Just a one-off exercise in possibility thinking at the moment, the latest take on Honda’s hybrid sports coupe turned up at Goodwood ready to rock. Tuned by the factory’s official performance group, the Mugen CR-Z “RR” concept is an even more road racing-focused variation spun from the original Mugen CR-Z show car. Although no word as to whether any changes have been made to the 197-horsepower supercharged 1.5-liter four and Honda Integrated Motor Assist package found in its predecessor, the RR iteration arrived wearing a bolder body kit, revised rear wing and diffuser plus new 18-inch alloy wheels.

Nissan brought several serious competition cars to Goodwood, including a GT1-spec GT-R and the NISMO LEAF RC racer. But the automaker was out to set records with a pair of far less exotic offerings: A standard issue LEAF and a Juke. Show officials quashed the LEAF’s bid for glory by deeming its attempt to set a speed mark for electric vehicles running the Hillclimb course in reverse too dangerous given the lack of practice. However the Juke came through as expected, becoming the fastest -- and only -- four-wheel-drive vehicle to complete the entire 1.6-mile run on just two wheels with precision stunt driver Terry Grant behind the wheel.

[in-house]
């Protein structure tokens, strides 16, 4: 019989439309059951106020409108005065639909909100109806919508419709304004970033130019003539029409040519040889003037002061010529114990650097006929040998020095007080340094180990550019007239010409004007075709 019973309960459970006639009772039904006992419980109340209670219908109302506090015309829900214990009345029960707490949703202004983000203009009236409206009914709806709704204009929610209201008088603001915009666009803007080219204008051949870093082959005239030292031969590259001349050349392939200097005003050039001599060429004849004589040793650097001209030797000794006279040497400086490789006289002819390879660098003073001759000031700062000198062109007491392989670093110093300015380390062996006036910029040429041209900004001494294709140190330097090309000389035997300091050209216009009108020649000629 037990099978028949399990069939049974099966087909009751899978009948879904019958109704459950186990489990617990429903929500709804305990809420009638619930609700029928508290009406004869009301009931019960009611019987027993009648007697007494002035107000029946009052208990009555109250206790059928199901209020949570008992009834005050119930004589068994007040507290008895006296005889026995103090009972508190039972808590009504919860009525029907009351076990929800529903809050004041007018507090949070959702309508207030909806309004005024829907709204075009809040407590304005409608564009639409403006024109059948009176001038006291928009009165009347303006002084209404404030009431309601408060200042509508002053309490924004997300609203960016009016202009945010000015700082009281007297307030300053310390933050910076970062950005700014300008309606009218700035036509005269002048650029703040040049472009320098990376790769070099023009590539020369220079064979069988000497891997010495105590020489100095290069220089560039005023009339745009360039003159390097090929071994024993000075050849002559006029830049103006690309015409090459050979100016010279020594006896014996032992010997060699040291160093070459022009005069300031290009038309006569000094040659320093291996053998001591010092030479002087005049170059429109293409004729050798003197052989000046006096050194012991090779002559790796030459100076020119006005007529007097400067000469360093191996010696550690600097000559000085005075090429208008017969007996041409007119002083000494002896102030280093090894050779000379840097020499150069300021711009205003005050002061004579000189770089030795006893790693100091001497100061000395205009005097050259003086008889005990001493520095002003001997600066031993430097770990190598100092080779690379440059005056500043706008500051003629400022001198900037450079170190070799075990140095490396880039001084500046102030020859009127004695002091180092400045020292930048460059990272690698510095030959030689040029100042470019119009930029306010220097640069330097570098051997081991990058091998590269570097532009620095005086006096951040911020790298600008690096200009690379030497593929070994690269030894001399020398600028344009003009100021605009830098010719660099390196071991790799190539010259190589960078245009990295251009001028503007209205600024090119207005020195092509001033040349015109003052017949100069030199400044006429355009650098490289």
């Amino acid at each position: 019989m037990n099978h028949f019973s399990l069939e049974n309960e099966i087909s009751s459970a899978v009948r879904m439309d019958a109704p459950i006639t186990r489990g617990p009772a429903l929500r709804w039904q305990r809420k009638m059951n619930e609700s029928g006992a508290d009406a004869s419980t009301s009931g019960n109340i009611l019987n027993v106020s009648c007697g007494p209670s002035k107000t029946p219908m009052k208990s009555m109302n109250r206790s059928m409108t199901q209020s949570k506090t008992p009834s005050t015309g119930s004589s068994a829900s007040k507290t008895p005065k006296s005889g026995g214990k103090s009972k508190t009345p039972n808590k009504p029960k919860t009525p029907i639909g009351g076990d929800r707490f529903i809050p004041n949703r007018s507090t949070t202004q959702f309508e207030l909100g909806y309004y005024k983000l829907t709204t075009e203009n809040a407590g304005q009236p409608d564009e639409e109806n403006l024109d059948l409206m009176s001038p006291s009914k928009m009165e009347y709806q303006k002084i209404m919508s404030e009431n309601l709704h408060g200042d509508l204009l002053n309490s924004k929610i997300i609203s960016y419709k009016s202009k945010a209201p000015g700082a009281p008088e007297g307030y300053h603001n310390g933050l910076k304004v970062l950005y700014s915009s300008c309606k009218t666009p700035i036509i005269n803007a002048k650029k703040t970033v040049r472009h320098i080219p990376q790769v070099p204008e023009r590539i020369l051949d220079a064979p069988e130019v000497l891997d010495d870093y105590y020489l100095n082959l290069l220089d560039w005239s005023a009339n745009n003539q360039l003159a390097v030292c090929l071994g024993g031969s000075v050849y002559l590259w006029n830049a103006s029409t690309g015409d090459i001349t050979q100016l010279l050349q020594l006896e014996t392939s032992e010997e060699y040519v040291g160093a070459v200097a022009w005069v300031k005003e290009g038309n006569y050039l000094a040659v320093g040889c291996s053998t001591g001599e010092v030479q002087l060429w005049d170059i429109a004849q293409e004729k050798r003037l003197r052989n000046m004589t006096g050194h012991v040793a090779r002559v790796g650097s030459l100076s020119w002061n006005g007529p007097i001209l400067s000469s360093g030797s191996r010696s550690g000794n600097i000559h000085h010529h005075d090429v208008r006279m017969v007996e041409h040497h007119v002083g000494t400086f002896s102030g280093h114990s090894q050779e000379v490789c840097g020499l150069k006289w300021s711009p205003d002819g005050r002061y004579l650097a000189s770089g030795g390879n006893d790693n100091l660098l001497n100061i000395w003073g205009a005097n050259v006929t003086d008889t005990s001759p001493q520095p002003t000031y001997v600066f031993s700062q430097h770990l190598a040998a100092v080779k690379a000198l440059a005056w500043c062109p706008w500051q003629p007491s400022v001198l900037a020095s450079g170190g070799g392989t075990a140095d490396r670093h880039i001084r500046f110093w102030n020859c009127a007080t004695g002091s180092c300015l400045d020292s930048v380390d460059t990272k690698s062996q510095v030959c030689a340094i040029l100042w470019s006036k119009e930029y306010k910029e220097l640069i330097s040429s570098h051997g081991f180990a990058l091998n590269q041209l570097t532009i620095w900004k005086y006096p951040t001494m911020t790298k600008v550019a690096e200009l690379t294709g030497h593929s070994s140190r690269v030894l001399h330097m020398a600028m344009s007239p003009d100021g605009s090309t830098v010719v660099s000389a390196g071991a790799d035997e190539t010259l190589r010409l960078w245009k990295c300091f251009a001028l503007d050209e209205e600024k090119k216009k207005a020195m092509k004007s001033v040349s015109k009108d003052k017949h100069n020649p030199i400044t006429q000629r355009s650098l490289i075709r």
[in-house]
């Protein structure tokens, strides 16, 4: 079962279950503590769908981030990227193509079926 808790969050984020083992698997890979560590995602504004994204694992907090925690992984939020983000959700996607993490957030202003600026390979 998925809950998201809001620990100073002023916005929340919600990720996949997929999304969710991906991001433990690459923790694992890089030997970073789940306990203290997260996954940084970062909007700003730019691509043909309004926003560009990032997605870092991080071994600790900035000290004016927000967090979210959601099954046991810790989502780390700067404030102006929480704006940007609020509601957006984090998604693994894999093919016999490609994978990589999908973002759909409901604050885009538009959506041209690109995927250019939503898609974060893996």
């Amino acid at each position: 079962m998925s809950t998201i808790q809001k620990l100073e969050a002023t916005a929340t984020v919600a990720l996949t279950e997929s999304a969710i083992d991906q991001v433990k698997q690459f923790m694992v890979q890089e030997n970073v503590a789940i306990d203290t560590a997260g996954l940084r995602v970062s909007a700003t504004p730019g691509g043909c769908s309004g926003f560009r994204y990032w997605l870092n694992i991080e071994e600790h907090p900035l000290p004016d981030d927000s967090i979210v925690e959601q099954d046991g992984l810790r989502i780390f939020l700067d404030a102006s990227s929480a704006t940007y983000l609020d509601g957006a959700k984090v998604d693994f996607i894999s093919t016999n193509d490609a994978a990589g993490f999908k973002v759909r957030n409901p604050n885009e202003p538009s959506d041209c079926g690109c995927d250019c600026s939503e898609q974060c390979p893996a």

Porsche helped raise its profile at Goodwood with a massive gathering of new and vintage vehicles, from the first UK showing of the 1900 Porsche Semper Vivus hybrid reproduction to the British public debut of its 550-horsepower twin-turbo Panamera S. In addition to trotting out the awesome 1200-horsepower 917/30 Spyder that dominated Can-Am racing and once set a closed-course speed mark of 220.98 mph at Talladega Raceway, the factory museum also delivered up two other striking competition machines: The 1960 Porsche 718 and the 1986 Porsche 961. The former is a supremely successful single-seat Formula Two racer spun from the two-passenger 718 RSK Spyder while the latter is a derivative of Porsche’s famed 959 rally/raid car and the only all-wheel drive Porsche model ever to contest the 24 hours of Le Mans -- where it finished 7th overall and won its class.

Even the devil got his due at this year’s Goodwood gathering. While the event did mark the first public appearance of a new Gucci-spec Fiat 500 trim package, it was this 1923 Land Speed Record holder named “Mephistopheles” that grabbed the most attendee attention. Part of a group dubbed “Pioneering Giants,” this massive racer is based on a 1908 Fiat SB8 Corsa model and gets its motivation from a WWI-era Fiat A12 aircraft engine modified to deliver 320 horses. On July 12, 1924, Mephistopheles set a new absolute speed mark of 234.97 kph (146.01 mph). Part of the factory’s historical collection since 1969, it recently completed an extensive restoration process prior to its memorable weekend outing.

Numerous Ferraris also made the trek to Goodwood, including a rare 1953 375 MM and the latest car to join the lineup from Maranello, the all-wheel drive Ferrari FF. Fastest of the Scuderia’s offerings was the 2010 F10 Formula One car driven to victory by Fernando Alonso at Grands Prix in Bahrain, Germany, Italy, Singapore and Korea. It was put through is paces at Goodwood by the team’s test driver Marc Gene, and duly chronicled in video form.